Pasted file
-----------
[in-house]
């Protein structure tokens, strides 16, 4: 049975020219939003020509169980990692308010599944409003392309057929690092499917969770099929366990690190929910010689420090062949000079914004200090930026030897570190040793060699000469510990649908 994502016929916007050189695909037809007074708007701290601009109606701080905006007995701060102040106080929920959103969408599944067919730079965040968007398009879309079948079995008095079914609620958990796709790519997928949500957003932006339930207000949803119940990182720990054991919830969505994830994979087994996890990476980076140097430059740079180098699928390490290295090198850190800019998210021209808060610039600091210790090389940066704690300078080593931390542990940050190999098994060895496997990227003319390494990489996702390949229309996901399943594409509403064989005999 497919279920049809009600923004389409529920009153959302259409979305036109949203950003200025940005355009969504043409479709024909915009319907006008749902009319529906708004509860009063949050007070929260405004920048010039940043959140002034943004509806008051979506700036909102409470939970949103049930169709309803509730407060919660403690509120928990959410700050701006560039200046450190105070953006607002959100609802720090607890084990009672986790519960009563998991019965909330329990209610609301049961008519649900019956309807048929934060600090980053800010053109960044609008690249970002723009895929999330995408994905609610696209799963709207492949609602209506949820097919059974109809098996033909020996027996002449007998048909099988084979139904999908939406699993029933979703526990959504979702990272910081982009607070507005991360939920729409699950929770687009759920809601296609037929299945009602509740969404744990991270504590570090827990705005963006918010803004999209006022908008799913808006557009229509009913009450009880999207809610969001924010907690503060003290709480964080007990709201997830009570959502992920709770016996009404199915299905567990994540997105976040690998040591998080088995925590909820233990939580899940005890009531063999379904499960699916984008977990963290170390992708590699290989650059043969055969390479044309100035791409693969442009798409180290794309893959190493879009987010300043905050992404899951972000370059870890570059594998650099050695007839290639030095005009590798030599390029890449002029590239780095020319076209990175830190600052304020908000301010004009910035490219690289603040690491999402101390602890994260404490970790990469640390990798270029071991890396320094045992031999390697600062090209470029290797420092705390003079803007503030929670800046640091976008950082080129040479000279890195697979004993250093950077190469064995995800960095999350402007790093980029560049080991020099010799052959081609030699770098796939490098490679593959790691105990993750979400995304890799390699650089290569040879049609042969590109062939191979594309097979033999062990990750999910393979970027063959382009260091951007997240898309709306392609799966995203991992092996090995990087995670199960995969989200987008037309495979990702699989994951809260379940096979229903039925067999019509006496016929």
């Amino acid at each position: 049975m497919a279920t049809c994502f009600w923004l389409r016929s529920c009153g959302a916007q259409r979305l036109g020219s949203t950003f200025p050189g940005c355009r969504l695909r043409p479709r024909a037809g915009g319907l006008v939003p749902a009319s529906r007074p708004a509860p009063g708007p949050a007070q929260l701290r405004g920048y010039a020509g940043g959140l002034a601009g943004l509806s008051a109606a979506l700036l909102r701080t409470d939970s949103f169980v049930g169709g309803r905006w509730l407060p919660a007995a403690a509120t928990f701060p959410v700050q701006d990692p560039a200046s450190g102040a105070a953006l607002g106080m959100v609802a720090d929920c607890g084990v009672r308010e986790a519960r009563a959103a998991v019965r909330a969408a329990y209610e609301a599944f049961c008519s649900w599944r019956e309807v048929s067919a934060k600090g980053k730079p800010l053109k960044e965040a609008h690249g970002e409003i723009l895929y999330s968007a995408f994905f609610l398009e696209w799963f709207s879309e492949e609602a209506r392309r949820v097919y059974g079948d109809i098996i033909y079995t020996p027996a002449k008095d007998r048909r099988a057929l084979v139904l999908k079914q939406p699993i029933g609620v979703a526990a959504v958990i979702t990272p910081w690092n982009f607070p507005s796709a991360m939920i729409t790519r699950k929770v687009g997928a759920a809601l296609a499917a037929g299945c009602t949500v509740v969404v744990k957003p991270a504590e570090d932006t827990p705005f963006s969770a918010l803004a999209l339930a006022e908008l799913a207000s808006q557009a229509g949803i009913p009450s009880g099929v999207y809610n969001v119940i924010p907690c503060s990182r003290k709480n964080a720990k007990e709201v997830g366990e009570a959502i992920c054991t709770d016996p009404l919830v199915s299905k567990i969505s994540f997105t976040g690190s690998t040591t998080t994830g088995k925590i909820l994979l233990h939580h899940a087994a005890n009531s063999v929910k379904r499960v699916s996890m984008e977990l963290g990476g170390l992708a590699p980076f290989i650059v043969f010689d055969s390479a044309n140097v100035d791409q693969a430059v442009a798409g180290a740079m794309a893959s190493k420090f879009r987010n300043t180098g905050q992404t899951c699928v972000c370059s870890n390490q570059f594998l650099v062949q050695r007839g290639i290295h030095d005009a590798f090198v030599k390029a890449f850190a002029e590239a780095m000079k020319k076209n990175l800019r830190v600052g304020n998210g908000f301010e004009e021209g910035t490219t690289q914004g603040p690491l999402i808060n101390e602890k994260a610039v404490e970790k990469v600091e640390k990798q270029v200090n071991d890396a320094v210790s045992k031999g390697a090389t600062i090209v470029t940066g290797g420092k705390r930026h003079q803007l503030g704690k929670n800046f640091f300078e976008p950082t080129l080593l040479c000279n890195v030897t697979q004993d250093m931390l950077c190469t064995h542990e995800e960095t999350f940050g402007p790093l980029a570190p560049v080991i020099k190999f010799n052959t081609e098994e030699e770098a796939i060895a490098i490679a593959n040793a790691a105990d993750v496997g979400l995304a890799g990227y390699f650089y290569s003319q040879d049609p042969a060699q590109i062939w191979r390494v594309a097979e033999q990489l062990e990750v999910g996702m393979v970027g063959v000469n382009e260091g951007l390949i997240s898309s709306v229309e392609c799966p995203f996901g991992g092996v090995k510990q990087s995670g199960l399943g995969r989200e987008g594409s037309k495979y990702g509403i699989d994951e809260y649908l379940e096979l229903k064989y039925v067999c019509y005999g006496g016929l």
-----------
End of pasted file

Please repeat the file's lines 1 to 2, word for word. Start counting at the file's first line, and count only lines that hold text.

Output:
[in-house]
């Protein structure tokens, strides 16, 4: 049975020219939003020509169980990692308010599944409003392309057929690092499917969770099929366990690190929910010689420090062949000079914004200090930026030897570190040793060699000469510990649908 994502016929916007050189695909037809007074708007701290601009109606701080905006007995701060102040106080929920959103969408599944067919730079965040968007398009879309079948079995008095079914609620958990796709790519997928949500957003932006339930207000949803119940990182720990054991919830969505994830994979087994996890990476980076140097430059740079180098699928390490290295090198850190800019998210021209808060610039600091210790090389940066704690300078080593931390542990940050190999098994060895496997990227003319390494990489996702390949229309996901399943594409509403064989005999 497919279920049809009600923004389409529920009153959302259409979305036109949203950003200025940005355009969504043409479709024909915009319907006008749902009319529906708004509860009063949050007070929260405004920048010039940043959140002034943004509806008051979506700036909102409470939970949103049930169709309803509730407060919660403690509120928990959410700050701006560039200046450190105070953006607002959100609802720090607890084990009672986790519960009563998991019965909330329990209610609301049961008519649900019956309807048929934060600090980053800010053109960044609008690249970002723009895929999330995408994905609610696209799963709207492949609602209506949820097919059974109809098996033909020996027996002449007998048909099988084979139904999908939406699993029933979703526990959504979702990272910081982009607070507005991360939920729409699950929770687009759920809601296609037929299945009602509740969404744990991270504590570090827990705005963006918010803004999209006022908008799913808006557009229509009913009450009880999207809610969001924010907690503060003290709480964080007990709201997830009570959502992920709770016996009404199915299905567990994540997105976040690998040591998080088995925590909820233990939580899940005890009531063999379904499960699916984008977990963290170390992708590699290989650059043969055969390479044309100035791409693969442009798409180290794309893959190493879009987010300043905050992404899951972000370059870890570059594998650099050695007839290639030095005009590798030599390029890449002029590239780095020319076209990175830190600052304020908000301010004009910035490219690289603040690491999402101390602890994260404490970790990469640390990798270029071991890396320094045992031999390697600062090209470029290797420092705390003079803007503030929670800046640091976008950082080129040479000279890195697979004993250093950077190469064995995800960095999350402007790093980029560049080991020099010799052959081609030699770098796939490098490679593959790691105990993750979400995304890799390699650089290569040879049609042969590109062939191979594309097979033999062990990750999910393979970027063959382009260091951007997240898309709306392609799966995203991992092996090995990087995670199960995969989200987008037309495979990702699989994951809260379940096979229903039925067999019509006496016929």